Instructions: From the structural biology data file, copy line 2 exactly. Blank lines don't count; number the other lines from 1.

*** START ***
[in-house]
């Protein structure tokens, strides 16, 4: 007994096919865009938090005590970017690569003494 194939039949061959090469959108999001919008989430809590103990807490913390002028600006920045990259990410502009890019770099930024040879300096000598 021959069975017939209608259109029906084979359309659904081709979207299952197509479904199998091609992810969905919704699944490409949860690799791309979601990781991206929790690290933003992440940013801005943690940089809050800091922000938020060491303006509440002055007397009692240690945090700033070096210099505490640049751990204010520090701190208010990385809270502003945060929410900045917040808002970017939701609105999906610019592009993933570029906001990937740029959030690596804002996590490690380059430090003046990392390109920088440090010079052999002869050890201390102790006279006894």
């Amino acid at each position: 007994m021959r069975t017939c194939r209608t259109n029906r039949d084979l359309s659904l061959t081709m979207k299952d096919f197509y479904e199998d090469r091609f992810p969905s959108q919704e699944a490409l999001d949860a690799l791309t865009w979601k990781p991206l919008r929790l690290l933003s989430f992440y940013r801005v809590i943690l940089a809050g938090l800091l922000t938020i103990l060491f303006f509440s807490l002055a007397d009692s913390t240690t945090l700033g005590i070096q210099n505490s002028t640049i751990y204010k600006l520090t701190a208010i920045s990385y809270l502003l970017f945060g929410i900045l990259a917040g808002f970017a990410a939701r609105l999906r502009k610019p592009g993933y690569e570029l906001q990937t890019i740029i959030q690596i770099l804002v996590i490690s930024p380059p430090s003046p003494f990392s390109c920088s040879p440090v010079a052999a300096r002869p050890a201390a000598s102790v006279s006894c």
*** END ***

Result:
């Protein structure tokens, strides 16, 4: 007994096919865009938090005590970017690569003494 194939039949061959090469959108999001919008989430809590103990807490913390002028600006920045990259990410502009890019770099930024040879300096000598 021959069975017939209608259109029906084979359309659904081709979207299952197509479904199998091609992810969905919704699944490409949860690799791309979601990781991206929790690290933003992440940013801005943690940089809050800091922000938020060491303006509440002055007397009692240690945090700033070096210099505490640049751990204010520090701190208010990385809270502003945060929410900045917040808002970017939701609105999906610019592009993933570029906001990937740029959030690596804002996590490690380059430090003046990392390109920088440090010079052999002869050890201390102790006279006894």